Also secured to the sleeve 96 is a cam member 1113 which is arcuate in shape and has circumferentially spaced peripheral recesses 119 disposed to receive the rollers 72 which are a part of the piston feed means 20. lever arm 112 is keyed to sleeve 96, as shown in Figure 5, and as connected to piston cylinder means 114 through an actuator rod 116 secured to the end thereof. Seat inserts 118 are secured within the cam plate 1178 and are exposed within the recesses 110 to minimize wear which might otherwise result from continued engagement of the rollers 72 within such recesses.

Referring to Figures 2 and 3, it will be seen that as the feed means move a piston ring 22 to within the piston receiving recess 18 that the roller 72 of spreader means 68, upon engagement with the cam recess 11%, is stopped from further forward movement. Continued forward movement of the guide plate 42 moves the piston ring 22 forwardly relative to the triangular member to spread the ring open. The piston ring 22 is then disposed within the piston receiving recess 18, as shown in Figure 3, with the ends of the ring engaging the ends of the triangular member '76. Rotation of the cam 108 by piston cylinder means 114 through lever arm 112 causes rollers 72 to ride out of recesses 11d and thereby back-off A the triangular member 70 to release the piston rings 22 which then snap into the ring grooves of the piston member.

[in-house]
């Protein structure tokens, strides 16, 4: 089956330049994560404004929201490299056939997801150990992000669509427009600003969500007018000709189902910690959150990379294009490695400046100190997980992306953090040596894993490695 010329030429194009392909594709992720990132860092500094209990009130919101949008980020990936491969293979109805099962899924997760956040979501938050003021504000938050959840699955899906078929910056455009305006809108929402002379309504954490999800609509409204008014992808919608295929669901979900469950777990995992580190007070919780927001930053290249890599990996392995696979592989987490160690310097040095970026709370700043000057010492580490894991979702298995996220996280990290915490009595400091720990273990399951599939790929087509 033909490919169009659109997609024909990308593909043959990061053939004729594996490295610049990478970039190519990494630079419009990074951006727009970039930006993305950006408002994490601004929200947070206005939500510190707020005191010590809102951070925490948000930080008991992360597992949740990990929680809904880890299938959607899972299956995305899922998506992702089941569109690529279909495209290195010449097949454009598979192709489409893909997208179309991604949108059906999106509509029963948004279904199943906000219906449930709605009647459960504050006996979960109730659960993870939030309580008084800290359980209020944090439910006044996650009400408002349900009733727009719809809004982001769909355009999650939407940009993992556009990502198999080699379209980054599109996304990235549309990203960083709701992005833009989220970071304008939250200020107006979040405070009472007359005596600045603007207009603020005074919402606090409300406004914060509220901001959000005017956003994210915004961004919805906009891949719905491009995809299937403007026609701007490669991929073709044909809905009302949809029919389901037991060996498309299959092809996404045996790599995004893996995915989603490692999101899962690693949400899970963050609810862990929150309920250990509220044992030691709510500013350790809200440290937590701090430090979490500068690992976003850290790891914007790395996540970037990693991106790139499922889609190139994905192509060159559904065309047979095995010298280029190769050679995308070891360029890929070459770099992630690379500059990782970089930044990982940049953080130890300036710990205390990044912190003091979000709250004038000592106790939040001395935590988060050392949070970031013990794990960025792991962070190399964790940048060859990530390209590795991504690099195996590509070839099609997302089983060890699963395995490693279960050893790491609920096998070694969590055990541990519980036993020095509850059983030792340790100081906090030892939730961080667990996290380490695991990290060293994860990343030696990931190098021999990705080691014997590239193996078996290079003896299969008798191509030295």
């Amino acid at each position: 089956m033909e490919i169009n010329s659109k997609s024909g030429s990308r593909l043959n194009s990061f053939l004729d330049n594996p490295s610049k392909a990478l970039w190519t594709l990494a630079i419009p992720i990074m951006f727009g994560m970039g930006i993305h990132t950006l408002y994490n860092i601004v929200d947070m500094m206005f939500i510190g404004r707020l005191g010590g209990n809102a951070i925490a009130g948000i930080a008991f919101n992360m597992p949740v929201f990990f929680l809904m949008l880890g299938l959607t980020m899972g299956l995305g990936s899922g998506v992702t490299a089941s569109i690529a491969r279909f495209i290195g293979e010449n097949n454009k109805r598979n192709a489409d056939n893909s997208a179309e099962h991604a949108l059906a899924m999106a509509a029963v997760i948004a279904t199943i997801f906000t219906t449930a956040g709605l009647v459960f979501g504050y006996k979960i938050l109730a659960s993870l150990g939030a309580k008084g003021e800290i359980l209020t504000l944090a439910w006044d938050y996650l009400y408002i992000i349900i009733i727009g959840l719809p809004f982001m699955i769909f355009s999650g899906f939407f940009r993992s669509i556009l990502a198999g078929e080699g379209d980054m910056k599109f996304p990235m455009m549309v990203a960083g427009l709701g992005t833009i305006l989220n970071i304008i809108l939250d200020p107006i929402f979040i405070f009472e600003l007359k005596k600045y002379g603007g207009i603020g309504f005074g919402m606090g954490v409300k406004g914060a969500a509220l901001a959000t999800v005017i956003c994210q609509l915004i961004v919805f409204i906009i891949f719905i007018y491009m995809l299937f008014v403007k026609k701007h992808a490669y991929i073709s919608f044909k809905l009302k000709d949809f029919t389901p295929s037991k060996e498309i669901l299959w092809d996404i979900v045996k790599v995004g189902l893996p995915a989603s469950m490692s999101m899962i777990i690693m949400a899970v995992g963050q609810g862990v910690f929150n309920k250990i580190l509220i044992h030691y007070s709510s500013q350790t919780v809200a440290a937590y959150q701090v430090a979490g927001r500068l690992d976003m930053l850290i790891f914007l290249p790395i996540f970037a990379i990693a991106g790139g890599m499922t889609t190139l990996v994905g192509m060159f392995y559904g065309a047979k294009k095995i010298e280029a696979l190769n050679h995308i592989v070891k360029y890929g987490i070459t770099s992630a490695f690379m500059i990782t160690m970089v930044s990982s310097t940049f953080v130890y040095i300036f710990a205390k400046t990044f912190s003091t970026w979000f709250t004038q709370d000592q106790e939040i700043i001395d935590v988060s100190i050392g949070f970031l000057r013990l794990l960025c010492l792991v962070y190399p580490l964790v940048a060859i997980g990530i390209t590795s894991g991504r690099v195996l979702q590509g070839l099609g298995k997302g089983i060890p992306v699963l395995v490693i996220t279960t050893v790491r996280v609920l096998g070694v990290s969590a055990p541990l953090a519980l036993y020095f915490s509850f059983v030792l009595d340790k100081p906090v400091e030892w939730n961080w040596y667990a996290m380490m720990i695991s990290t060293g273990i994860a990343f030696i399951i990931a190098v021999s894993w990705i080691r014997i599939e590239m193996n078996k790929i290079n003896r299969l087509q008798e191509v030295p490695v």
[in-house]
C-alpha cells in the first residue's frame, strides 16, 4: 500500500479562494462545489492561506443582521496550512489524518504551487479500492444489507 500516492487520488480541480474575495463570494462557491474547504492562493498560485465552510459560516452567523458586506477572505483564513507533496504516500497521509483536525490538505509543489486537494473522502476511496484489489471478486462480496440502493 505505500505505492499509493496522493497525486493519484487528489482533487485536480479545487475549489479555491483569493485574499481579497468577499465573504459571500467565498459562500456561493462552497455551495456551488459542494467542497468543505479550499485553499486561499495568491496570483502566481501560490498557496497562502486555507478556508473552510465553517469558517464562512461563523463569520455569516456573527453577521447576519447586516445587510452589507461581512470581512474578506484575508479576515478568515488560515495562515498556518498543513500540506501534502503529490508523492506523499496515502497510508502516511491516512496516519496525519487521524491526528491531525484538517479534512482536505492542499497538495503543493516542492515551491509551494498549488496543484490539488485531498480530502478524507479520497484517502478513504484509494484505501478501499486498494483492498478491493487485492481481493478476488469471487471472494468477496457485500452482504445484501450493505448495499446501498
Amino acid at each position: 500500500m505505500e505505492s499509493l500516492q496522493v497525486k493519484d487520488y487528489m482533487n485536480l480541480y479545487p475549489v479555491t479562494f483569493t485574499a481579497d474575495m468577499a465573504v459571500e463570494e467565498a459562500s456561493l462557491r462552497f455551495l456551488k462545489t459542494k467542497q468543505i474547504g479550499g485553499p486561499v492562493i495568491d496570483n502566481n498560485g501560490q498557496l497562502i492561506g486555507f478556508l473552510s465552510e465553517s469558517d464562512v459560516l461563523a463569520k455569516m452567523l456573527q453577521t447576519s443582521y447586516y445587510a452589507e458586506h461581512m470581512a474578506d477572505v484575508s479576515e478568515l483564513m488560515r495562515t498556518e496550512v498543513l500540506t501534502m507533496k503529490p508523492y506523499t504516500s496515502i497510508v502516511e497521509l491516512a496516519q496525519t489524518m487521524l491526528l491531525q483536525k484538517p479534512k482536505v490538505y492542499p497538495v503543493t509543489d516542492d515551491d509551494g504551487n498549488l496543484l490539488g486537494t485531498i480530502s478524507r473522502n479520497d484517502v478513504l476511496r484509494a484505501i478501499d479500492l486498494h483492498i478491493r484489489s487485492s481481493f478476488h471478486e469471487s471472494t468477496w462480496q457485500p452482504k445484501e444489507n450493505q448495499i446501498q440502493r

The receipt of a piston member within recess 18 depresses actuator rod 106 which activates limit switch to signal rotation of cam 108 and the return of the feed means 20. An adjustable stop means 120 is secured to the lug 64 and is disposed to engage a limit switch 122 on the return stroke of the feed means.

The disclosed machine is adapted to be fully automatic as regards the feeding of piston rings. 116 loaded with piston rings 22, the feed means 20, disposed in the position shown in Figures 1 and 2, will each receive a ring between the forked arms 56. Upon activation of the ring assembly machine, stops 7 S and 8d are moved into position about recess 18, by cylinder means 86 and 87. Feed means 29 are moved towards the recess by cylinder means 6% until their rollers 72 engage within the recesses 110 -of cam 198, after which continued forward movement of the feed means spreads the rings about the triangular member 76 to dispose the rings in different parallel planes and spread open about recess 18. When a piston member 24 is disposed within recess 18 and engages rod 106, limit switch 190 is energized to signal cylinder means 114 to rotate cam 10S and cause rollers 72 to be displaced from the recesses 110. This backs ofi the spreader means 68 and releases the rings which are then free to snap closed within the adjacently disposed ring gaps of the piston member. Immediately following the release of the piston rings feed means 21) is retracted (signaled through time delay relays or other means not here shown) to a position having stop engaging switch 122 to signal a repeat of the ring feeding and spreading operation preparatory to the receipt of another piston member.